The negotiations to avoid the so-called fiscal cliff have been described as a "grand bargain," but from where I sit it seems more like a big bust and a lot of lost opportunities. There's nothing grand about cutting spending and raising revenues when 12 million Americans are out of work.
We need something a whole lot grander.
Consider this. Within the next eight years, the global middle class will expand by over one billion people. By 2030, the number will grow another 1.7 billion for a total of almost five billion people across the world earning what is considered a middle-class wage.
That's a staggering number. The purchase power of five billion people could translate into millions of new, good-paying jobs for Americans but only if we start investing in what we need to create those jobs -- improved infrastructure, a better education system, alternative energy sources, workforce development and support for small businesses.
Instead of focusing on creating jobs, we are, as they say in Mississippi where I'm from, running around like chickens with our heads cut off, clucking about less spending and more taxes -- both are which are not likely to hatch any jobs anytime soon.
We need bigger ideas, bigger budgets and, for the time being, a bigger deficit. OMG. I said it. We need a bigger deficit. We went deeper in debt to bail out the banks. Whether or not that was a good idea remains up for debate four years later. I would argue, though, that stimulating the economy and helping people obtain and keep jobs is an investment with much greater returns than bailing out banks.
As a group of mayors made clear in meetings with the congressional leadership last week, walking off the fiscal cliff threatens our ability to provide basic services, must less to invest in the future. Obviously allowing arbitrary, across-the-board cuts in both domestic and defense spending is no way to run a country. Such a move would result in a decline of personal earnings by an estimated $109 billion annually. Two million more people would be out of work in the first year alone. It would strangle the life out of an iffy economic recovery.
All that is true, but it is also true that the grand bargain under discussion by both parties won't solve our underlying economic problems and won't position us to take advantage of global markets that could be ours for the taking.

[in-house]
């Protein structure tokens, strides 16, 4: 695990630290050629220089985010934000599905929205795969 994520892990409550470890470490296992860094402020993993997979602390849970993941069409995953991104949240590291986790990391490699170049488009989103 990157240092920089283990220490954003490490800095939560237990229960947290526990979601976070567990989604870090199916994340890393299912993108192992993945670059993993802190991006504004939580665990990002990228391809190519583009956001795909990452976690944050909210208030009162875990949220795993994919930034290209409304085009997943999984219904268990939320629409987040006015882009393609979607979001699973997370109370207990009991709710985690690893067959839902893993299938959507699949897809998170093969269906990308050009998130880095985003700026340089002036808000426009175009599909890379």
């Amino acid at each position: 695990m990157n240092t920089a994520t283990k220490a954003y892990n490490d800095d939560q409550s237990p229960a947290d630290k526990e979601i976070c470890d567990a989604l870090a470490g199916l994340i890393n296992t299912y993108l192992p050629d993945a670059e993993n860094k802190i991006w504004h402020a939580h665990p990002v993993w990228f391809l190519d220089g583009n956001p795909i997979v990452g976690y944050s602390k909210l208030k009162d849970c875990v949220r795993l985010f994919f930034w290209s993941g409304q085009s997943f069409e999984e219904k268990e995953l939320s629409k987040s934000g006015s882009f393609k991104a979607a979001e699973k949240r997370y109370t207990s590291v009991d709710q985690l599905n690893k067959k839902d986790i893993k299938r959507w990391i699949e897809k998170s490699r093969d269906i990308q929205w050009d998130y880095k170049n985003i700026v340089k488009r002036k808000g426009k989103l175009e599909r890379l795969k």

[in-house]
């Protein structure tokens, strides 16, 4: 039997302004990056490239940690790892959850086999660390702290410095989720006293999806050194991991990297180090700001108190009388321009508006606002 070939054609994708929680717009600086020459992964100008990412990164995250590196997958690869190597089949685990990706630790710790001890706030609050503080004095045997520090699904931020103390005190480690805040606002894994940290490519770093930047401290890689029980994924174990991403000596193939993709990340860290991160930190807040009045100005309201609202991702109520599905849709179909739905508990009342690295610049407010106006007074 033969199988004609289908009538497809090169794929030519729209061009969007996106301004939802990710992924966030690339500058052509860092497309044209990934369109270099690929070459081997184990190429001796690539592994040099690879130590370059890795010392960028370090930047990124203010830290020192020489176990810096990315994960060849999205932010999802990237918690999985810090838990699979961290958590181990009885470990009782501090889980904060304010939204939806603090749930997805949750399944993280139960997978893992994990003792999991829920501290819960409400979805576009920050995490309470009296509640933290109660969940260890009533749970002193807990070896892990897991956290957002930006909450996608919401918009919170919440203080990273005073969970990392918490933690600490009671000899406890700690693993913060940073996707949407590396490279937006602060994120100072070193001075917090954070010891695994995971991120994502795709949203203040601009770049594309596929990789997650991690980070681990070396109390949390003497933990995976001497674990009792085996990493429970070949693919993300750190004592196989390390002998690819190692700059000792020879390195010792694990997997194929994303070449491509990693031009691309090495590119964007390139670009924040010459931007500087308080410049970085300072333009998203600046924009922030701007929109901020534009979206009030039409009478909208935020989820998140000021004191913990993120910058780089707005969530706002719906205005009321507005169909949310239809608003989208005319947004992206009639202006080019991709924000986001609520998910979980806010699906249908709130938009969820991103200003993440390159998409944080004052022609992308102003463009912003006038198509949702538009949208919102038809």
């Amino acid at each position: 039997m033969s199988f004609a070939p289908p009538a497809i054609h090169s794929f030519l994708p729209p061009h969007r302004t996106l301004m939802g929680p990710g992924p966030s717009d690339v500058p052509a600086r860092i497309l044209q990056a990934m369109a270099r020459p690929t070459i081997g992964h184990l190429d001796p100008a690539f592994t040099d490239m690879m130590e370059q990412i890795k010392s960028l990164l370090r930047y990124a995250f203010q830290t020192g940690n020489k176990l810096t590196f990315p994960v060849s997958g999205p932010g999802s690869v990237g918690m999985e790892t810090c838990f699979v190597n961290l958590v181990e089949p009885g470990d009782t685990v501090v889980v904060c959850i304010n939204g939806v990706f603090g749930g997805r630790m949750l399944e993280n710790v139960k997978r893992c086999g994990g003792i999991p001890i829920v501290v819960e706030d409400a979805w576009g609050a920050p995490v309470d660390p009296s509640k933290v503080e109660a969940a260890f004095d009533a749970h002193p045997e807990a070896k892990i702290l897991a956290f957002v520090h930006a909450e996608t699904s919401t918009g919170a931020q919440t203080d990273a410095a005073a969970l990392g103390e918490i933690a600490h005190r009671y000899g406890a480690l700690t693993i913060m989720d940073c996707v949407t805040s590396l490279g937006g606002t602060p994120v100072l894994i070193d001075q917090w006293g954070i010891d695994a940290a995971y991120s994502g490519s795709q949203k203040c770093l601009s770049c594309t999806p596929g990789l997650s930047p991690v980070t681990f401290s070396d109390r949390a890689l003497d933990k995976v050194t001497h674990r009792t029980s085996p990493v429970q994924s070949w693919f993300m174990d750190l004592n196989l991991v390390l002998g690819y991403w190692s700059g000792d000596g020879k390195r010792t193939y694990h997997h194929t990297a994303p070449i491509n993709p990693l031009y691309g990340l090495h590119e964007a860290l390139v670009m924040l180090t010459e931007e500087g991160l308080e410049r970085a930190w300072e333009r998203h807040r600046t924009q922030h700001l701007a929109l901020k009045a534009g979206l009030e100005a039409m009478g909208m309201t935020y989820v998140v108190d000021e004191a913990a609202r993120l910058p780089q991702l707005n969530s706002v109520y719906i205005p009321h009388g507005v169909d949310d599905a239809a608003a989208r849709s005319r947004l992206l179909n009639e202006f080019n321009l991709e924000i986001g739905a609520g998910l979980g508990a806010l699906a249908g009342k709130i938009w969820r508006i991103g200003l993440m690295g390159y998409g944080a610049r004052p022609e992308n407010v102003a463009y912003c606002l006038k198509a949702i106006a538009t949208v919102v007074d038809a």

At a recent U.S. Conference of Mayors meeting, about 60 mayors from across the country engaged in an all-day discussion about this very topic. They heard from experts that by 2020, key Asian markets will import almost $10 trillion in goods alone. If we can retake our historic share of these growing markets, it would add almost $600 billion in new exports in 2020 alone, supporting 3.5 million good U.S. jobs. That's almost a third of the 12.7 million Americans unemployed today.
These 3.5 million jobs are not going to be created by reducing the deficit, slashing spending and raising taxes.
They will be created through public and private investments in:
•Railways, bridges, highways, airports, seaports, water and sewer systems and other infrastructure we need to develop to move exports across the country and out;
•Small-to-medium size businesses to help them take advantage of growing global markets; only one percent of U.S. businesses export today, and 58 percent of those businesses export to only one market;
•Workforce development to ensure workers are trained on an ongoing basis so they are prepared for jobs available not just now but also five years and ten years down the road;
•Alternative energy to reduce greenhouse gases, stabilize climate change's impact on existing infrastructure and reduce the billions we are spending annually in disaster relief and rebuilding efforts;
•Education reform focused on standards and results so we are providing the quality education that other industrialized countries are offering to their children.
If the painful process we have been witnessing for over two years produces only deficit reduction without any serious investments in the people and places that make up America, then the grand bargain will be more paltry than grand and more blunder than bargain.